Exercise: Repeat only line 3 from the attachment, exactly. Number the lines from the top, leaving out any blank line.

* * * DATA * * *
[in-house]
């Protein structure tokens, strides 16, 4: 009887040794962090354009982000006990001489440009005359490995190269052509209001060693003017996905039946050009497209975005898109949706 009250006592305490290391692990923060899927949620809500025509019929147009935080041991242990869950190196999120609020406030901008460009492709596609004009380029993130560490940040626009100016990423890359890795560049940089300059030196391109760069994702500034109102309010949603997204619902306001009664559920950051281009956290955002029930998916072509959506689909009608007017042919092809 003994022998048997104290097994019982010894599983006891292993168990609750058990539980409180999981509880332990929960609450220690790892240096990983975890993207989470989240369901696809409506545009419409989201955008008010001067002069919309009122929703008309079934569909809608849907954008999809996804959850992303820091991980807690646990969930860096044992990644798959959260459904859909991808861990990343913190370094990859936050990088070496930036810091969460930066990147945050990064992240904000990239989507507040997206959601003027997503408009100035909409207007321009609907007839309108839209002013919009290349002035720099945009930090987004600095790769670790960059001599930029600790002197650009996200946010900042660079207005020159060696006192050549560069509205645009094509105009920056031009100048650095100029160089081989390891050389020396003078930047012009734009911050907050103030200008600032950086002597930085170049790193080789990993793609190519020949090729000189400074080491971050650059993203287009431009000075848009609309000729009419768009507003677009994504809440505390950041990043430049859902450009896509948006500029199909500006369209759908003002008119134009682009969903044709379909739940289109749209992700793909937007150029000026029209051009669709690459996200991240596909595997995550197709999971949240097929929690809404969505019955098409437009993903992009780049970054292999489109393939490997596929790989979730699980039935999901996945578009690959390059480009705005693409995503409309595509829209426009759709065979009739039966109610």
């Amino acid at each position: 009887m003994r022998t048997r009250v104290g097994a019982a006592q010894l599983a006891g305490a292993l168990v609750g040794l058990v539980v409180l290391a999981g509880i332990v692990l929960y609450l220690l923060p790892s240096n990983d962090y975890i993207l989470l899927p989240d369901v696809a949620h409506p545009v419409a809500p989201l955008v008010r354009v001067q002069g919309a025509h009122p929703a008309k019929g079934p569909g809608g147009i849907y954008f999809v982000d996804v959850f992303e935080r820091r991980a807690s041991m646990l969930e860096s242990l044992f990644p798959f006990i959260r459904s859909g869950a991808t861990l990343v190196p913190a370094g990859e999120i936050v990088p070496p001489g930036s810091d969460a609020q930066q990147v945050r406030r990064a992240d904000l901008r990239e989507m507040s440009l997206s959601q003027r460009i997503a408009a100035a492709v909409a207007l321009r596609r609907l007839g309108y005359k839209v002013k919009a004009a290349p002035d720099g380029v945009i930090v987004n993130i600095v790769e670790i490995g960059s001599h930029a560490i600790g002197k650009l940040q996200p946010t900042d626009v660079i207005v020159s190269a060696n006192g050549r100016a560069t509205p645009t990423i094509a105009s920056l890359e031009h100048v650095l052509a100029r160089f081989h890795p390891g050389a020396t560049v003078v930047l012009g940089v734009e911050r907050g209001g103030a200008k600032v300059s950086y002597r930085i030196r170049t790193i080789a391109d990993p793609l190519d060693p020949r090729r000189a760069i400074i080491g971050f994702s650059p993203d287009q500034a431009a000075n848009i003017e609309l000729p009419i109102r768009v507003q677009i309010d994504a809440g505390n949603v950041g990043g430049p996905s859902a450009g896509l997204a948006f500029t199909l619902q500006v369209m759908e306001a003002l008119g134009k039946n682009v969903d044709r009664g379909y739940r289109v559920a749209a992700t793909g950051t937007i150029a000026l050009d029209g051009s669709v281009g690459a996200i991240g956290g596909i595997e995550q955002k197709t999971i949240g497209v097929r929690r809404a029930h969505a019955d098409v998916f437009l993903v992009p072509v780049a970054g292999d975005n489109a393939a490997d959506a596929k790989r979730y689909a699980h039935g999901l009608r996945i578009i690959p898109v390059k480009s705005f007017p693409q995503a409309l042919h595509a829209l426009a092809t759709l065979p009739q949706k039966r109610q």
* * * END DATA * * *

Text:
């Amino acid at each position: 009887m003994r022998t048997r009250v104290g097994a019982a006592q010894l599983a006891g305490a292993l168990v609750g040794l058990v539980v409180l290391a999981g509880i332990v692990l929960y609450l220690l923060p790892s240096n990983d962090y975890i993207l989470l899927p989240d369901v696809a949620h409506p545009v419409a809500p989201l955008v008010r354009v001067q002069g919309a025509h009122p929703a008309k019929g079934p569909g809608g147009i849907y954008f999809v982000d996804v959850f992303e935080r820091r991980a807690s041991m646990l969930e860096s242990l044992f990644p798959f006990i959260r459904s859909g869950a991808t861990l990343v190196p913190a370094g990859e999120i936050v990088p070496p001489g930036s810091d969460a609020q930066q990147v945050r406030r990064a992240d904000l901008r990239e989507m507040s440009l997206s959601q003027r460009i997503a408009a100035a492709v909409a207007l321009r596609r609907l007839g309108y005359k839209v002013k919009a004009a290349p002035d720099g380029v945009i930090v987004n993130i600095v790769e670790i490995g960059s001599h930029a560490i600790g002197k650009l940040q996200p946010t900042d626009v660079i207005v020159s190269a060696n006192g050549r100016a560069t509205p645009t990423i094509a105009s920056l890359e031009h100048v650095l052509a100029r160089f081989h890795p390891g050389a020396t560049v003078v930047l012009g940089v734009e911050r907050g209001g103030a200008k600032v300059s950086y002597r930085i030196r170049t790193i080789a391109d990993p793609l190519d060693p020949r090729r000189a760069i400074i080491g971050f994702s650059p993203d287009q500034a431009a000075n848009i003017e609309l000729p009419i109102r768009v507003q677009i309010d994504a809440g505390n949603v950041g990043g430049p996905s859902a450009g896509l997204a948006f500029t199909l619902q500006v369209m759908e306001a003002l008119g134009k039946n682009v969903d044709r009664g379909y739940r289109v559920a749209a992700t793909g950051t937007i150029a000026l050009d029209g051009s669709v281009g690459a996200i991240g956290g596909i595997e995550q955002k197709t999971i949240g497209v097929r929690r809404a029930h969505a019955d098409v998916f437009l993903v992009p072509v780049a970054g292999d975005n489109a393939a490997d959506a596929k790989r979730y689909a699980h039935g999901l009608r996945i578009i690959p898109v390059k480009s705005f007017p693409q995503a409309l042919h595509a829209l426009a092809t759709l065979p009739q949706k039966r109610q």